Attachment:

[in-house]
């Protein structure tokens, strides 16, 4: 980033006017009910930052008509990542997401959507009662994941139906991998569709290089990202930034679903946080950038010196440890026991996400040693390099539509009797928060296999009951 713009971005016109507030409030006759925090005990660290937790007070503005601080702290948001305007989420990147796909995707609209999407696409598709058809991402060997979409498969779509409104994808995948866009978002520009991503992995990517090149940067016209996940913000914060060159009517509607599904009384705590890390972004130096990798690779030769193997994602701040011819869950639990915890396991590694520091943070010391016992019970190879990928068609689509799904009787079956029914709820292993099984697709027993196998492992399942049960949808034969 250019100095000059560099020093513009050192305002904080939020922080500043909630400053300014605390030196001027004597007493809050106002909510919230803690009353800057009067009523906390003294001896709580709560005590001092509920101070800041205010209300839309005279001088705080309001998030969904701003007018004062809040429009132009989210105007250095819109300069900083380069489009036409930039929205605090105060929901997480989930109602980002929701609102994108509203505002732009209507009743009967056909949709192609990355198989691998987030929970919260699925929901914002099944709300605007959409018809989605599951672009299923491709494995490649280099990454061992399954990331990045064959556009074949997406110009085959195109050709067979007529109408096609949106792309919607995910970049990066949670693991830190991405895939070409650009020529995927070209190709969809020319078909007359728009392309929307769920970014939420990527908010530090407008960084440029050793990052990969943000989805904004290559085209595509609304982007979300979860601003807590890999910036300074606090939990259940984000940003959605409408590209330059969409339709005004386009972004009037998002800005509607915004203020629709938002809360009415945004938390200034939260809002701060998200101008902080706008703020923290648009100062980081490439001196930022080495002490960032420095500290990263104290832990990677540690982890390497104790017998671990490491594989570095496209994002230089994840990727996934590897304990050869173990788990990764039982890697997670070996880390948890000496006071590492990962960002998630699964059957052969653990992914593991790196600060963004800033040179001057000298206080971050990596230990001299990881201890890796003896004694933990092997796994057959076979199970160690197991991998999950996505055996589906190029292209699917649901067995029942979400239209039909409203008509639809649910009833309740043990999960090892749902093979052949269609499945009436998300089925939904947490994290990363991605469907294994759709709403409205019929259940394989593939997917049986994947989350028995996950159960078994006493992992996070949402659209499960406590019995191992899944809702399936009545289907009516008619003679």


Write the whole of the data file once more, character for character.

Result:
[in-house]
């Protein structure tokens, strides 16, 4: 980033006017009910930052008509990542997401959507009662994941139906991998569709290089990202930034679903946080950038010196440890026991996400040693390099539509009797928060296999009951 713009971005016109507030409030006759925090005990660290937790007070503005601080702290948001305007989420990147796909995707609209999407696409598709058809991402060997979409498969779509409104994808995948866009978002520009991503992995990517090149940067016209996940913000914060060159009517509607599904009384705590890390972004130096990798690779030769193997994602701040011819869950639990915890396991590694520091943070010391016992019970190879990928068609689509799904009787079956029914709820292993099984697709027993196998492992399942049960949808034969 250019100095000059560099020093513009050192305002904080939020922080500043909630400053300014605390030196001027004597007493809050106002909510919230803690009353800057009067009523906390003294001896709580709560005590001092509920101070800041205010209300839309005279001088705080309001998030969904701003007018004062809040429009132009989210105007250095819109300069900083380069489009036409930039929205605090105060929901997480989930109602980002929701609102994108509203505002732009209507009743009967056909949709192609990355198989691998987030929970919260699925929901914002099944709300605007959409018809989605599951672009299923491709494995490649280099990454061992399954990331990045064959556009074949997406110009085959195109050709067979007529109408096609949106792309919607995910970049990066949670693991830190991405895939070409650009020529995927070209190709969809020319078909007359728009392309929307769920970014939420990527908010530090407008960084440029050793990052990969943000989805904004290559085209595509609304982007979300979860601003807590890999910036300074606090939990259940984000940003959605409408590209330059969409339709005004386009972004009037998002800005509607915004203020629709938002809360009415945004938390200034939260809002701060998200101008902080706008703020923290648009100062980081490439001196930022080495002490960032420095500290990263104290832990990677540690982890390497104790017998671990490491594989570095496209994002230089994840990727996934590897304990050869173990788990990764039982890697997670070996880390948890000496006071590492990962960002998630699964059957052969653990992914593991790196600060963004800033040179001057000298206080971050990596230990001299990881201890890796003896004694933990092997796994057959076979199970160690197991991998999950996505055996589906190029292209699917649901067995029942979400239209039909409203008509639809649910009833309740043990999960090892749902093979052949269609499945009436998300089925939904947490994290990363991605469907294994759709709403409205019929259940394989593939997917049986994947989350028995996950159960078994006493992992996070949402659209499960406590019995191992899944809702399936009545289907009516008619003679």